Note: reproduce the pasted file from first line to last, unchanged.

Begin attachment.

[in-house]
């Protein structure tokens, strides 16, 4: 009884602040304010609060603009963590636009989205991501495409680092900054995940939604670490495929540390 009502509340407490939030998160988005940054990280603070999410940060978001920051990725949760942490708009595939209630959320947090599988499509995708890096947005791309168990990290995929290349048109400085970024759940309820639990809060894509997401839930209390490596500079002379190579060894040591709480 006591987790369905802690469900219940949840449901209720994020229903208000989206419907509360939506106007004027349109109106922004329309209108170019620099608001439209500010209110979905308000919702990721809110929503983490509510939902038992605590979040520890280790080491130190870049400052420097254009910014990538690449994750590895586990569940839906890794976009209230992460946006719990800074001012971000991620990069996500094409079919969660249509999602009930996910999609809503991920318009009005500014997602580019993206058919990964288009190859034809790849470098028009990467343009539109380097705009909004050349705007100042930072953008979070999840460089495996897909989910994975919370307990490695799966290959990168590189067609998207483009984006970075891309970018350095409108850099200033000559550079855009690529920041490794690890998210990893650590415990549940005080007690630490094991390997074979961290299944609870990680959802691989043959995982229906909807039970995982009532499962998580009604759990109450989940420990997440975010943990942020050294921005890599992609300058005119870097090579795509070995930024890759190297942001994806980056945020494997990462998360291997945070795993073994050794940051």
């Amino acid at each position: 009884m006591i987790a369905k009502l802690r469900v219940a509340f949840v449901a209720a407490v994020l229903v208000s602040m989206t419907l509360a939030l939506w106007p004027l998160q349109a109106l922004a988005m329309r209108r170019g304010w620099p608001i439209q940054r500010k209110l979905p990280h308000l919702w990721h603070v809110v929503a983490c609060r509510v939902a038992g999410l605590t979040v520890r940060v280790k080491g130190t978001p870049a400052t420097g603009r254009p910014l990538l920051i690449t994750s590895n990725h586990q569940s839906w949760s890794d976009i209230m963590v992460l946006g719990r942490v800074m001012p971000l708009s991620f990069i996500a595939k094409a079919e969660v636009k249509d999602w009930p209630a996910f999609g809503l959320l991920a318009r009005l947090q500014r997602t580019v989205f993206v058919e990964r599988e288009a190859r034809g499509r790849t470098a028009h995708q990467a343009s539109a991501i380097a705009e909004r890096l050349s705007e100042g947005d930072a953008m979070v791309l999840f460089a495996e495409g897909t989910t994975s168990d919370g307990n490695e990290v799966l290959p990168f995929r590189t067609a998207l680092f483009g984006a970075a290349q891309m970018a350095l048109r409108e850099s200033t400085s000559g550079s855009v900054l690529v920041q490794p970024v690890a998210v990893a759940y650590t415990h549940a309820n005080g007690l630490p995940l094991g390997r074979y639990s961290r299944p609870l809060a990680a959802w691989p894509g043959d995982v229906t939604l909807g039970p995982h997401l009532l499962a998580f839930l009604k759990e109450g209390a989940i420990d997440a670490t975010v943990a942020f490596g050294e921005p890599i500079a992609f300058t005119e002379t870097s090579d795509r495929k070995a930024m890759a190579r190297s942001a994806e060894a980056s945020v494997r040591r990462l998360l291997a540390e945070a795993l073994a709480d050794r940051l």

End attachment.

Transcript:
[in-house]
């Protein structure tokens, strides 16, 4: 009884602040304010609060603009963590636009989205991501495409680092900054995940939604670490495929540390 009502509340407490939030998160988005940054990280603070999410940060978001920051990725949760942490708009595939209630959320947090599988499509995708890096947005791309168990990290995929290349048109400085970024759940309820639990809060894509997401839930209390490596500079002379190579060894040591709480 006591987790369905802690469900219940949840449901209720994020229903208000989206419907509360939506106007004027349109109106922004329309209108170019620099608001439209500010209110979905308000919702990721809110929503983490509510939902038992605590979040520890280790080491130190870049400052420097254009910014990538690449994750590895586990569940839906890794976009209230992460946006719990800074001012971000991620990069996500094409079919969660249509999602009930996910999609809503991920318009009005500014997602580019993206058919990964288009190859034809790849470098028009990467343009539109380097705009909004050349705007100042930072953008979070999840460089495996897909989910994975919370307990490695799966290959990168590189067609998207483009984006970075891309970018350095409108850099200033000559550079855009690529920041490794690890998210990893650590415990549940005080007690630490094991390997074979961290299944609870990680959802691989043959995982229906909807039970995982009532499962998580009604759990109450989940420990997440975010943990942020050294921005890599992609300058005119870097090579795509070995930024890759190297942001994806980056945020494997990462998360291997945070795993073994050794940051």
């Amino acid at each position: 009884m006591i987790a369905k009502l802690r469900v219940a509340f949840v449901a209720a407490v994020l229903v208000s602040m989206t419907l509360a939030l939506w106007p004027l998160q349109a109106l922004a988005m329309r209108r170019g304010w620099p608001i439209q940054r500010k209110l979905p990280h308000l919702w990721h603070v809110v929503a983490c609060r509510v939902a038992g999410l605590t979040v520890r940060v280790k080491g130190t978001p870049a400052t420097g603009r254009p910014l990538l920051i690449t994750s590895n990725h586990q569940s839906w949760s890794d976009i209230m963590v992460l946006g719990r942490v800074m001012p971000l708009s991620f990069i996500a595939k094409a079919e969660v636009k249509d999602w009930p209630a996910f999609g809503l959320l991920a318009r009005l947090q500014r997602t580019v989205f993206v058919e990964r599988e288009a190859r034809g499509r790849t470098a028009h995708q990467a343009s539109a991501i380097a705009e909004r890096l050349s705007e100042g947005d930072a953008m979070v791309l999840f460089a495996e495409g897909t989910t994975s168990d919370g307990n490695e990290v799966l290959p990168f995929r590189t067609a998207l680092f483009g984006a970075a290349q891309m970018a350095l048109r409108e850099s200033t400085s000559g550079s855009v900054l690529v920041q490794p970024v690890a998210v990893a759940y650590t415990h549940a309820n005080g007690l630490p995940l094991g390997r074979y639990s961290r299944p609870l809060a990680a959802w691989p894509g043959d995982v229906t939604l909807g039970p995982h997401l009532l499962a998580f839930l009604k759990e109450g209390a989940i420990d997440a670490t975010v943990a942020f490596g050294e921005p890599i500079a992609f300058t005119e002379t870097s090579d795509r495929k070995a930024m890759a190579r190297s942001a994806e060894a980056s945020v494997r040591r990462l998360l291997a540390e945070a795993l073994a709480d050794r940051l």